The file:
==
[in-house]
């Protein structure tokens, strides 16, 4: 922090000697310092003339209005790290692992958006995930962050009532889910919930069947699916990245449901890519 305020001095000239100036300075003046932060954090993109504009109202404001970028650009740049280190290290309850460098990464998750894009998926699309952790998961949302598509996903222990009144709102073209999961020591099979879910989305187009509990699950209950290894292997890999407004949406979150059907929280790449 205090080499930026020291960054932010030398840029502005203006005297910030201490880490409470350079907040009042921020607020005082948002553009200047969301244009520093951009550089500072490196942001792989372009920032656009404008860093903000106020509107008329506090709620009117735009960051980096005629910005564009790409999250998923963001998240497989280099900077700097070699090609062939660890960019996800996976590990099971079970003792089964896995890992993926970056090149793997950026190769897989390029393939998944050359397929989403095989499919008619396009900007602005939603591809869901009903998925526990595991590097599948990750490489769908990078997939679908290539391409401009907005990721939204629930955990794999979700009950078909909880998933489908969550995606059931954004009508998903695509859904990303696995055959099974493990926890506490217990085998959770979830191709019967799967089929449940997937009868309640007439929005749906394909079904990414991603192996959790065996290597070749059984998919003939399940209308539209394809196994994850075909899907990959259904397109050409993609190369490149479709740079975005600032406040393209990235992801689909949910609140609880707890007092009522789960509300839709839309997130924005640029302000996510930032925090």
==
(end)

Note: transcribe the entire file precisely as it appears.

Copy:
[in-house]
């Protein structure tokens, strides 16, 4: 922090000697310092003339209005790290692992958006995930962050009532889910919930069947699916990245449901890519 305020001095000239100036300075003046932060954090993109504009109202404001970028650009740049280190290290309850460098990464998750894009998926699309952790998961949302598509996903222990009144709102073209999961020591099979879910989305187009509990699950209950290894292997890999407004949406979150059907929280790449 205090080499930026020291960054932010030398840029502005203006005297910030201490880490409470350079907040009042921020607020005082948002553009200047969301244009520093951009550089500072490196942001792989372009920032656009404008860093903000106020509107008329506090709620009117735009960051980096005629910005564009790409999250998923963001998240497989280099900077700097070699090609062939660890960019996800996976590990099971079970003792089964896995890992993926970056090149793997950026190769897989390029393939998944050359397929989403095989499919008619396009900007602005939603591809869901009903998925526990595991590097599948990750490489769908990078997939679908290539391409401009907005990721939204629930955990794999979700009950078909909880998933489908969550995606059931954004009508998903695509859904990303696995055959099974493990926890506490217990085998959770979830191709019967799967089929449940997937009868309640007439929005749906394909079904990414991603192996959790065996290597070749059984998919003939399940209308539209394809196994994850075909899907990959259904397109050409993609190369490149479709740079975005600032406040393209990235992801689909949910609140609880707890007092009522789960509300839709839309997130924005640029302000996510930032925090």